• Easter Egg: Dropping a gold piece into the bowl in front of Audren, the black-garbed woman in the middle of town, will activate a bonus sequence in which she sings a song about the titular Darkstone.
  • Electric Jellyfish: Medusa enemies, which shoot magic missiles.
  • Elemental Rock–Paper–Scissors: This occurs later in the game, if you're a Wizard.
  • Establishing Character Moment: In the opening video the narrator talks about how Draak is back after the disciples of Kaliba banished him. We then see said disciples praying peacefully until Draak breaths a a huge blast of fire and fries them all.
  • Exploding Barrels: If they're booby-trapped. Characters with a sufficiently high stealth skill can identify the booby-trapped items.
    • Some classes can learn Perception, which permanently highlights all traps in red, but only when you're controlling that character. There are also time-limited spells and skills which will identify traps. The Thief and the Assassin can even learn to defuse the traps, but it's easier to just identify them and then stand back and pop them with Telekinesis.
  • The Fair Folk: One of the quests is performed at the behest of a fairy, who travels with you in your pocket to rescue her friend the unicorn. Another fairy can be seen performing "the song of the snakes" so your character can learn it.
  • Fairest of Them All: In one of the quests, the desire of a very old Vain Sorceress to be this leads her to curse a nearby village. The player character must perform a reverse Glamour Failure to trick her into undoing it.
  • Fortune Teller: Madame Irma, in the town, is implied to be this (she has a crystal ball on her table), but you never take advantage of her prophetic skills. She helps you by curing you when you're poisoned and identifying unidentified trinkets you find in the dungeons.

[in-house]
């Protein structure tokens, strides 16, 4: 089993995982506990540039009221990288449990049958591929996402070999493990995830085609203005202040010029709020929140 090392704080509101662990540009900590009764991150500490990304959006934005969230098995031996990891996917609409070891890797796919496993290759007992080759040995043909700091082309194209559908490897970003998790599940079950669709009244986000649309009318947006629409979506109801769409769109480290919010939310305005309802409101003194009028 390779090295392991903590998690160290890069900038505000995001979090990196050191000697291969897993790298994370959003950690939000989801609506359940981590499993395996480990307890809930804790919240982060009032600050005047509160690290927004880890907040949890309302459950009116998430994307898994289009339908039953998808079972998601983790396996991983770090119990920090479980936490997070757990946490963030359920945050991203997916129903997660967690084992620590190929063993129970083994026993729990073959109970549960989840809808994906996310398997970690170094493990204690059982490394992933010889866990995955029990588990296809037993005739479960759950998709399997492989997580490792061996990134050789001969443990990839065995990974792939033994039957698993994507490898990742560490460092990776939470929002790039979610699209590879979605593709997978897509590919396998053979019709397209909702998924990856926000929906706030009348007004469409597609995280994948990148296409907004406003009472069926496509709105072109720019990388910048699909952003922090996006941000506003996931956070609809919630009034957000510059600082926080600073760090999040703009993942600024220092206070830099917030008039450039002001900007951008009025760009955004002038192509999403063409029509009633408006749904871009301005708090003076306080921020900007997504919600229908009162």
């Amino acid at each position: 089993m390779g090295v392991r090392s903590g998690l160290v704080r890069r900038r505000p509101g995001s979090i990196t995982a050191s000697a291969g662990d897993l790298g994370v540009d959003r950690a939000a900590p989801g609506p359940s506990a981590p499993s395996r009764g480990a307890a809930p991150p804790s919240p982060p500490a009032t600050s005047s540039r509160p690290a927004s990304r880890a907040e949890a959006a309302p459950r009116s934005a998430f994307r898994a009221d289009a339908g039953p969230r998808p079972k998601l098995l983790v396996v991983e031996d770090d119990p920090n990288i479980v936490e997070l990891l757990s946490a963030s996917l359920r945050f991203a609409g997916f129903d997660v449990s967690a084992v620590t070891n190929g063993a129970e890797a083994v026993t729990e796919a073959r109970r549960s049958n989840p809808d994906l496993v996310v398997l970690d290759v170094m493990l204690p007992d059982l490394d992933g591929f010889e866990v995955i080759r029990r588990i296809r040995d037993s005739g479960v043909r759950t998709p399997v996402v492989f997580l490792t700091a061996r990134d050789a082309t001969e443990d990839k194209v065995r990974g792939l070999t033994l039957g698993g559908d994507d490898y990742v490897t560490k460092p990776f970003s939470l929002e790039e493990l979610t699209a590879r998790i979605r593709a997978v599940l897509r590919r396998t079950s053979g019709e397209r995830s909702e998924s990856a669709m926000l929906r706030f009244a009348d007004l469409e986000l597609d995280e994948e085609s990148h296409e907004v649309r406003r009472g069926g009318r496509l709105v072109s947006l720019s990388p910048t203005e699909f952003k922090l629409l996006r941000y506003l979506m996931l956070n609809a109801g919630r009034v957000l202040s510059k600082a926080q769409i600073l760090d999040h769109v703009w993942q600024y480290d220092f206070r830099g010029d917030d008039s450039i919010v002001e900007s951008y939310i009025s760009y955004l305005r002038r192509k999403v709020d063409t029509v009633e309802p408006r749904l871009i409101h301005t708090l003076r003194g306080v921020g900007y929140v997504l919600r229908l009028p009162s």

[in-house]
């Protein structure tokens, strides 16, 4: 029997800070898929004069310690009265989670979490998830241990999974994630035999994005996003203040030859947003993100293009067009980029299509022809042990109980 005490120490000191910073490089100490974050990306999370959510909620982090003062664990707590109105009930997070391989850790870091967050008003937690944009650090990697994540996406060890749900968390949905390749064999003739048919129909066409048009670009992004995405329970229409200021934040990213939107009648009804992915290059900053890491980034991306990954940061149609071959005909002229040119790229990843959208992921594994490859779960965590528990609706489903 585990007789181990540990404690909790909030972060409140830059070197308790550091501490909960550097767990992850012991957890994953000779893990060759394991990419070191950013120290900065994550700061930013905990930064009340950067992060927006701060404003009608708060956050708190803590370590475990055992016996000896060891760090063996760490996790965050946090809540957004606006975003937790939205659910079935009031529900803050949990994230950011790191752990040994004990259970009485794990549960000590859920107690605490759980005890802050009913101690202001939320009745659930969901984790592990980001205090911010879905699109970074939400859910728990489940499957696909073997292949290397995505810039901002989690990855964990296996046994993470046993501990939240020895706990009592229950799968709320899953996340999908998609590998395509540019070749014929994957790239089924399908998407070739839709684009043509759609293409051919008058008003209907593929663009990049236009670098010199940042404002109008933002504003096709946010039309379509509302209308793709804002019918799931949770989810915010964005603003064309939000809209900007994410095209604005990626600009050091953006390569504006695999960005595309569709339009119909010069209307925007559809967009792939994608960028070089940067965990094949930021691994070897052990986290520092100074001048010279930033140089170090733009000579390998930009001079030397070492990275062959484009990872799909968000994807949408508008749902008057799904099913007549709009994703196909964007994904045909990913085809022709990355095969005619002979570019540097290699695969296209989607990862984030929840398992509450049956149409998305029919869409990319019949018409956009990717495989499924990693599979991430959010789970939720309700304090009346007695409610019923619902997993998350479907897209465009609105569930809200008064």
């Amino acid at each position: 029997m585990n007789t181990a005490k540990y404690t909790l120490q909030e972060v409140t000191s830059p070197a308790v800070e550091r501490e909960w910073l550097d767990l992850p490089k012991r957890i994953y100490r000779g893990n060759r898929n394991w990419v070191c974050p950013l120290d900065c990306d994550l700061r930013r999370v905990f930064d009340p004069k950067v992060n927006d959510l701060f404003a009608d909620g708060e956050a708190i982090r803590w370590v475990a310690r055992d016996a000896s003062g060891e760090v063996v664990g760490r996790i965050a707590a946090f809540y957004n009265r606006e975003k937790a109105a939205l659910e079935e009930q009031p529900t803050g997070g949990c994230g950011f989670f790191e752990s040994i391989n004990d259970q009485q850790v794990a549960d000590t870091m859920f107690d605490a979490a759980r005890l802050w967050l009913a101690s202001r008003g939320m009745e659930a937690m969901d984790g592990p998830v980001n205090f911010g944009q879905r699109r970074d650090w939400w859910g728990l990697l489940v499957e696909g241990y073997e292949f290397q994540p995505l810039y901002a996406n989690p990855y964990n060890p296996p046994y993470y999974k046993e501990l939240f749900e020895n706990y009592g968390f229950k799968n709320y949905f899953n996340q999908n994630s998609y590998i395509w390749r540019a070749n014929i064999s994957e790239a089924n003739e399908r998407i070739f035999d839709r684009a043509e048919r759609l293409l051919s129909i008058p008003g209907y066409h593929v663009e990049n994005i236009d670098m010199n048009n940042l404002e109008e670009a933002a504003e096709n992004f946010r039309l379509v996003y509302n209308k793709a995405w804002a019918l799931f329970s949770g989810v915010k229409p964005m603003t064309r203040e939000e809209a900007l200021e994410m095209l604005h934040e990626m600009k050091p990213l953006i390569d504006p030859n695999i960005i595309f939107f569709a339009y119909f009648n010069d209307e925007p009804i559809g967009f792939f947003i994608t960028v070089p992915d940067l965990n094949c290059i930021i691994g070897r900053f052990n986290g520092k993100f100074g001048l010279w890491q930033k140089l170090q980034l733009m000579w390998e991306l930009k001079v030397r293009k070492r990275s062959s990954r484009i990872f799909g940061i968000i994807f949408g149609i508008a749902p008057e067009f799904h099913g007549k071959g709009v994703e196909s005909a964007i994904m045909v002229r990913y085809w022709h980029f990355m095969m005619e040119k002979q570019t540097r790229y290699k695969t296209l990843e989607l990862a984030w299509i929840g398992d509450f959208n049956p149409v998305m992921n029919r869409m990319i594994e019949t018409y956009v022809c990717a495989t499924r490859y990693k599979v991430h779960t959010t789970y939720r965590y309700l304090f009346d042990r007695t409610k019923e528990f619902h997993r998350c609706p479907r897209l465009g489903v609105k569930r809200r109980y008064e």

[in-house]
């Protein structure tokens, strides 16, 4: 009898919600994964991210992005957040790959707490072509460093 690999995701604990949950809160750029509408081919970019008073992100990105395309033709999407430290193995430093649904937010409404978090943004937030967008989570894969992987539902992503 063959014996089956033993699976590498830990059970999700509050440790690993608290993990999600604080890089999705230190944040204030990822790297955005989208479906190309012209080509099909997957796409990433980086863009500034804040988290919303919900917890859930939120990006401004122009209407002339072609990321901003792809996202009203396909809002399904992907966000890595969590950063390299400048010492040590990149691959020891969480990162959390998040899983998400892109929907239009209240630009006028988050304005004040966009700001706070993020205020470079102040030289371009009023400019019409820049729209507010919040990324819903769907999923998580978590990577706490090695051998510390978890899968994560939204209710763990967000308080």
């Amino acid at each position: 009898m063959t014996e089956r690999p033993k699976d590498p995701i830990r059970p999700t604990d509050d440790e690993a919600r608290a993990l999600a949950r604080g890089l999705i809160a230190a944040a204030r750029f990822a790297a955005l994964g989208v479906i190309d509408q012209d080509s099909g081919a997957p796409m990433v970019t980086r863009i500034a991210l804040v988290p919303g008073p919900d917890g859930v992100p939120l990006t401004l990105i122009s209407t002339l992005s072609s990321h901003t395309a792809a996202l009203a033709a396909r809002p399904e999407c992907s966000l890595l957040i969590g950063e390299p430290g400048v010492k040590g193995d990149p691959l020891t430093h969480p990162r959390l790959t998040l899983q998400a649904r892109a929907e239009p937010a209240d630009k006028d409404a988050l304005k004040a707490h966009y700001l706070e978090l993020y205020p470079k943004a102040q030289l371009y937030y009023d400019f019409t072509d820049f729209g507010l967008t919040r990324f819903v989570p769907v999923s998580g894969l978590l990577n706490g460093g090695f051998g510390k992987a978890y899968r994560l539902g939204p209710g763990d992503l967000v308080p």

• For a hefty price, she also removes cursed objects from your character. Note, however, that she does not remove the curse from the object, only the object from the character - so don't be dumb and equip it again. Sell it to Gunther.
  • Fountain of Youth: The Fountain of Youth appears as part of a quest, but it dried out long ago.
    • Elixirs of Youth reverse your age by five years, which is the only way to remedy stat atrophy caused by aging.
    • As you progress through the game, Master Elmeric eventually has Elixirs of Youth to purchase. Without the Trade skill, the price is 100,000 gold. The higher the difficulty level, the sooner he has the Elixirs.
  • Game-Breaking Bug: Normally items and equipment left in the overworld will remain where they're left until you pick them back up, however a glitch in the Playstation version can result in an overworld item disappearing permanently. Usually it's not a big deal and you probably won't even notice it, but it can affect a plot-important item you left lying around to save inventory space until needed, including the crystals, in which case unless you were an Assassin/Thief that managed to steal a duplicate through a Good Bad Bug with their Thief skill, the game is rendered unwinnable and requires a restart.
  • Giant Spider: One of the enemies in the game. It's noteworthy that some of them spit fireballs.
  • Give Me Your Inventory Item: Happens in a couple of the quests.
  • Gods Need Prayer Badly: Part of one of the longest and most convoluted quests involves finding a new worshiper for a fading deity.
  • Golem: Of fire and ice variety, the latter of which throws lightning.